Friday, November 30, 2007

MK should worry about TN State: Malaysian Minister

“I did not criticise Malaysian Government”

Special Correspondent

Don’t want to engage in verbal exchanges with Malaysian Minister: Karunanidhi

CHENNAI: Chief Minister M. Karunanidhi on Thursday joined issue with Malaysian Minister Nazri Aziz, who criticised him for expressing concern over the condition of Tamils in the Southeast Asian nation.

Mr. Karunanidhi said he had not criticised the Malaysian Government, but only urged Prime Minister Manmohan Singh to take steps for protecting the Tamils in Malaysia. “It is my duty to bring it to the notice of the Prime Minister. I have carried it out on behalf of the people of Tamil Nadu,” he said.

However, Mr. Karunanidhi said he did not want to engage in verbal exchanges with the Malaysian Minister.

Mr. Aziz was quoted as saying by the online version of The New Straits Times, Malaysia: “His [Mr. Karunanidhi’s] place is in Tamil Nadu, not Malaysia. He should worry about his own state. His own state has got problems.”

“This has got nothing to do with him ... lay off,” Mr. Aziz was stated to have commented on Wednesday.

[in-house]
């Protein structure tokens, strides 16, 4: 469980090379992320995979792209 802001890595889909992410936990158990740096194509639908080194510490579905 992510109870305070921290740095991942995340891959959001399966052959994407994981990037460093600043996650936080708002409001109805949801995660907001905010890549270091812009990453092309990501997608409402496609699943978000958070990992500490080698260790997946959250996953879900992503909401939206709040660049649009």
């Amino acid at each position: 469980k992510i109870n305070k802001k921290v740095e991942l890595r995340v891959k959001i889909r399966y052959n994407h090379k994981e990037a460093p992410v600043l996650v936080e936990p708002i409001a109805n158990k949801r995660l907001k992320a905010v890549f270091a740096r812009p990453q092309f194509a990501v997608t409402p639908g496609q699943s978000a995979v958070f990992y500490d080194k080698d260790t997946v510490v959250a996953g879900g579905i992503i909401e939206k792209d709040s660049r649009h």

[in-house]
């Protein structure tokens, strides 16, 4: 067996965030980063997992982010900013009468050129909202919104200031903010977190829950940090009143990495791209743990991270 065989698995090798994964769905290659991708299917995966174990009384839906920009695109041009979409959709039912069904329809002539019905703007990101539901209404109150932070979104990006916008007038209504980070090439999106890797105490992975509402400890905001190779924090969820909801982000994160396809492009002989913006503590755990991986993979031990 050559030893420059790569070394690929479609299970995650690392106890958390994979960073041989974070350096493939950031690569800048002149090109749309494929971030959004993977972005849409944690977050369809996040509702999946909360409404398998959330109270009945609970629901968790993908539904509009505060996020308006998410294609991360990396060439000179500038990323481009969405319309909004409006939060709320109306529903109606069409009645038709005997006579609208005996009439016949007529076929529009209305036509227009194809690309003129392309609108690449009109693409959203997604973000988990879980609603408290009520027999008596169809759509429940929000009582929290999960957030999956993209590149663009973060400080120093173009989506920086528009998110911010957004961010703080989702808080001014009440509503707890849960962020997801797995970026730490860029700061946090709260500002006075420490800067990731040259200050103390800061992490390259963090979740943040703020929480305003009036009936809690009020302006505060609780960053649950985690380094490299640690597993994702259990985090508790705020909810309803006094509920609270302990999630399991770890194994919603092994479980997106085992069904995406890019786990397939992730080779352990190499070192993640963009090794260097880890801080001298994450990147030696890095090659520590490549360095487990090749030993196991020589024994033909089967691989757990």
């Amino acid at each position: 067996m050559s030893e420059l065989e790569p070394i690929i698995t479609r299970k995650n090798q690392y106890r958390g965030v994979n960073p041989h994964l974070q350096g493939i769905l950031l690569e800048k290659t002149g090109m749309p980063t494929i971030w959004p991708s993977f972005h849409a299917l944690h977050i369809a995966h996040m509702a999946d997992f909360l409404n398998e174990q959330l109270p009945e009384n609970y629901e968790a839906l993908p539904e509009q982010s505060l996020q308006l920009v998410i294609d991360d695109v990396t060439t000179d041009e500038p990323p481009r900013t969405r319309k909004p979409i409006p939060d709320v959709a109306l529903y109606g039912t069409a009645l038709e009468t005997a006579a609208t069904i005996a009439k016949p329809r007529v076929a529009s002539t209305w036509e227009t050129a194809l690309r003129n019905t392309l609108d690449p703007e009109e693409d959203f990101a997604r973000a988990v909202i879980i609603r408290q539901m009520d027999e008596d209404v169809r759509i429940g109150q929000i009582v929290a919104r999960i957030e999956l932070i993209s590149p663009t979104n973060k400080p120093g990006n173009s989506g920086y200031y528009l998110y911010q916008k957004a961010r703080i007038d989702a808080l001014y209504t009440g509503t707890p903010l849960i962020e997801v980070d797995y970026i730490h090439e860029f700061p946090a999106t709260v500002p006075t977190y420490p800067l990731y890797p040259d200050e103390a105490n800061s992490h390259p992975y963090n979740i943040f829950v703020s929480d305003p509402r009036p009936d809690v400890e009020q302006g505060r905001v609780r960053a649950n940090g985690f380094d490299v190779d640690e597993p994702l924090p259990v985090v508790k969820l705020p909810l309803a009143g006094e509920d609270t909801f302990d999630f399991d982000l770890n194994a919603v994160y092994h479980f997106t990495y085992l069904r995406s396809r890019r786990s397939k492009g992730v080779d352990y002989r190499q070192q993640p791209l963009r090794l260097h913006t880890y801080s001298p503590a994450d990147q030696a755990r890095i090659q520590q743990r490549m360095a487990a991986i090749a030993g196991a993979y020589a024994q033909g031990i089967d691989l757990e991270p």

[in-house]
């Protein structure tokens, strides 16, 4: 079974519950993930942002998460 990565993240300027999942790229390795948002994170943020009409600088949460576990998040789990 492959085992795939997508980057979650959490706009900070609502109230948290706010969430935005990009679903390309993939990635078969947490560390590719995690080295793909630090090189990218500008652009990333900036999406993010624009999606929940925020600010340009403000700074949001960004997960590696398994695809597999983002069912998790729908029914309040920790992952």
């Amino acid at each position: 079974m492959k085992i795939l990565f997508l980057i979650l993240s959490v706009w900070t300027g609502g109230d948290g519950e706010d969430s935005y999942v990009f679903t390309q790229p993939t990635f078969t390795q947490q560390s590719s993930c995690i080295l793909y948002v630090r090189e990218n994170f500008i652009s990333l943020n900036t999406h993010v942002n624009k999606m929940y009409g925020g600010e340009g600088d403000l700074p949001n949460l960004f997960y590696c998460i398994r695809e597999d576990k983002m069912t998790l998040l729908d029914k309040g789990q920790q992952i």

His statement was in response to reports in the Indian media on Mr. Karunanidhi’s observations on the police action against the organisers of a rally taken out on Sunday. The Chief Minister, in his letter to the Prime Minister, wanted the Union Government to take immediate and appropriate action on the “sufferings and bad treatment” of the Tamils in Malaysia.

P.S. Suryanarayana adds from Singapore:

On the floor of the Malaysian Parliament, Ahmad Shabery Cheek, Parliamentary Secretary in the Foreign Ministry, said Indians in Malaysia were better off than those in India, when seen in the perspective of the United Nations Millennium Development Goals. Replying to opposition leader Lim Kit Siang, who raised the issue of Mr. Karunanidhi’s unhappiness, he said “We have many Indian workers here, and their presence is a testimony that the situation in Malaysia is far better than [that] in India.”

© Copyright 2000 - 2007 The Hindu


Mosaic structure of the Venus surface

Mosaic structure of the Venus surface

In this photo released by the European Space Agency on Nov. 28, 2007, the mosaic structure of the Venusian surface, obtained thanks to radar images from NASA's 'Magellan' spacecraft, is seen. Nearby, planet Venus is looking a bit more Earth-like wit h frequent bursts of lightning confirmed by a new European space probe. For nearly three decades, astronomers have said Venus probably had lightning, ever since a 1978 NASA probe showed signs of electrical activity in its atmosphere. But experts were not sure because of signal interference. Gaps in the Magellan data were filled in with Pioneer and Venera data. Photo: AP